2. Self-driving cars pave the highway to hell. Google's autonomous cars still seem pretty far from mainstream implementation, but if the technology ever were to become a primary means of transportation, it would need to be operated through a shared network. If that network were ever compromised, or -- just for dramatic purposes -- became sentient, let's say -- then we have another possible SkyNet scenario on our hands. After all, this is a world where hackers were able to remotely mess with Iran's uranium-enriching centrifuges until they broke. The notion that robot cars could be hijacked remotely and driven into the tiger habitat at the local zoo isn't as science fiction as it once seemed. There's also the worst-case scenario: that all those Scions become self-aware of just how strangely boxy and ugly they are and seek revenge on their creators.

Google car
Driving us to extinction? Google

3. Real-world Androids to fall in love with -- until they destroy us. Spike Jonze's Oscar-nominated flick "Her" imagines a world in which we can fall in love with an operating system with artificial intelligence baked in. Well, last year, Google bought a little company called DNNResearch and brought its founder Geoffrey Hinton on board. Both specialize in artificial neural networks and aim to help systems recognize things like speech and objects. Add to this Google's more recently reported acquisition of artificial intelligence firm DeepMind, and suddenly it seems that Jonze's vision of an intangible girlfriend seems within reach. Don't forget that Google is also now the humanoid robot company, meaning we may not have to wait centuries for Cylons -- and we all know how trustworthy they are.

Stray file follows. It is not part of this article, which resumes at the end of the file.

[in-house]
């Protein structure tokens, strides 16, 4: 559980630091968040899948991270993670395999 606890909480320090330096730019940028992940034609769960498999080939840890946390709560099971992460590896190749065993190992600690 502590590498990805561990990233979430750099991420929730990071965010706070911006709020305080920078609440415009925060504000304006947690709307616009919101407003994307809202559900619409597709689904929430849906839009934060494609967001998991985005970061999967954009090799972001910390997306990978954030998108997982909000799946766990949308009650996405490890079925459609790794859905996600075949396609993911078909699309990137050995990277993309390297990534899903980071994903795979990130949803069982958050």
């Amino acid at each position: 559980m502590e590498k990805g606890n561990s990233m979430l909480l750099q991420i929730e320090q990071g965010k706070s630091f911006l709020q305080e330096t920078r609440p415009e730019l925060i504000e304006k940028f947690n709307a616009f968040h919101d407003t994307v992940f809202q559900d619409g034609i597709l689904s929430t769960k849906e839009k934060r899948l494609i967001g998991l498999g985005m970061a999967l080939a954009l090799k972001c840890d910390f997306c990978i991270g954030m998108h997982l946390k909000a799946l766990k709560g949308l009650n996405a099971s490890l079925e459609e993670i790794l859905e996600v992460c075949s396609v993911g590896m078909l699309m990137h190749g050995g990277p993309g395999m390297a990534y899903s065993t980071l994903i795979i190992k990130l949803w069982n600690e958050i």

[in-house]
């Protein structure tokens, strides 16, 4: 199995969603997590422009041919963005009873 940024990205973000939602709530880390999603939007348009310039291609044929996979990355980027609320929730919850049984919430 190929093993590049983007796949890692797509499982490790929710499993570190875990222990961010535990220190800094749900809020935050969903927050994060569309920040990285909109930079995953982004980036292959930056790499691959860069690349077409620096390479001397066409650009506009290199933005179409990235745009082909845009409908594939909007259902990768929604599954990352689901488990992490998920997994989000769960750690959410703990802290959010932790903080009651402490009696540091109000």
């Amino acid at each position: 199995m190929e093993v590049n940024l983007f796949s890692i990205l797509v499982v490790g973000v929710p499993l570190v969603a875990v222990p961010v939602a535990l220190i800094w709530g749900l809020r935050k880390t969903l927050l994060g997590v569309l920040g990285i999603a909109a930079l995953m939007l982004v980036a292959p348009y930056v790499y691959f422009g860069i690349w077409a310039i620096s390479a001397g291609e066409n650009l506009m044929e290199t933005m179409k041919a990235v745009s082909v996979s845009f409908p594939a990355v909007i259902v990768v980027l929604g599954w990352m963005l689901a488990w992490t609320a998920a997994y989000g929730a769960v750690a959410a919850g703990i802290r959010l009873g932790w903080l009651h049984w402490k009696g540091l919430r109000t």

4. Nest turns our castles into prisons. For years now, Google has been making noise about home automation and the Internet of Things with initiatives like Android @home, which still hasn't made it to market. But then it went and bought an established innovator that people have actually heard of in Nest. So now we've got a leader in home automation under the umbrella of the leading search company pursuing the dream of the "conscious home." We're on our way to the world of the Jetsons with a life of leisure! Unless, well, you should probably just go read some Arthur C. Clarke and watch out for the character named HAL.

5. Gmail slips into a coma. We recently experienced a taste of a truly traumatic Googpocalypse when Gmail went down worldwide for a short period of time. Imagine the chaos that would ensue if the service vanished from our lives for an entire day, or week, or perhaps even permanently. Don't laugh. It happened to Google Reader; it could happen to that Gmail account where you store all your photos, sensitive correspondence, passwords, manuscripts, love letters, financial records, and drafts of Justin Bieber fan letters you never had the guts to send on an account you share with your wife.

What other ways could the "Don't be evil" company be hijacked for less-than-not-evil ends? Let us know in the comments and on Twitter @EricCMack and @Crave. Or just share your data-driven nightmares and we'll work through them together.